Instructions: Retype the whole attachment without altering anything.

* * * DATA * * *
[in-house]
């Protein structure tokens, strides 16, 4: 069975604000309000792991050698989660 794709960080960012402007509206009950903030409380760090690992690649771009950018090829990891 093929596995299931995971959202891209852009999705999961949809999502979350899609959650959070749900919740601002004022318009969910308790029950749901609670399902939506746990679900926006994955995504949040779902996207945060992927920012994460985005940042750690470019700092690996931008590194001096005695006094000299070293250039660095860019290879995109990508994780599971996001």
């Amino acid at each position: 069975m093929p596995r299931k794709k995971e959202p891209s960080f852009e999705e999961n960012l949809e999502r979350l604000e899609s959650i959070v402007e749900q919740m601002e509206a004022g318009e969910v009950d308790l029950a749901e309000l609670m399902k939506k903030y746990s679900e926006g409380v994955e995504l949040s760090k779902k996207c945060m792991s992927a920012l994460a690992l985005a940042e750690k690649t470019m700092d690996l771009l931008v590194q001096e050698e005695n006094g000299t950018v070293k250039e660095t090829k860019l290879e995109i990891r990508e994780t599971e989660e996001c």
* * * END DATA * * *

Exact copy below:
[in-house]
């Protein structure tokens, strides 16, 4: 069975604000309000792991050698989660 794709960080960012402007509206009950903030409380760090690992690649771009950018090829990891 093929596995299931995971959202891209852009999705999961949809999502979350899609959650959070749900919740601002004022318009969910308790029950749901609670399902939506746990679900926006994955995504949040779902996207945060992927920012994460985005940042750690470019700092690996931008590194001096005695006094000299070293250039660095860019290879995109990508994780599971996001």
């Amino acid at each position: 069975m093929p596995r299931k794709k995971e959202p891209s960080f852009e999705e999961n960012l949809e999502r979350l604000e899609s959650i959070v402007e749900q919740m601002e509206a004022g318009e969910v009950d308790l029950a749901e309000l609670m399902k939506k903030y746990s679900e926006g409380v994955e995504l949040s760090k779902k996207c945060m792991s992927a920012l994460a690992l985005a940042e750690k690649t470019m700092d690996l771009l931008v590194q001096e050698e005695n006094g000299t950018v070293k250039e660095t090829k860019l290879e995109i990891r990508e994780t599971e989660e996001c």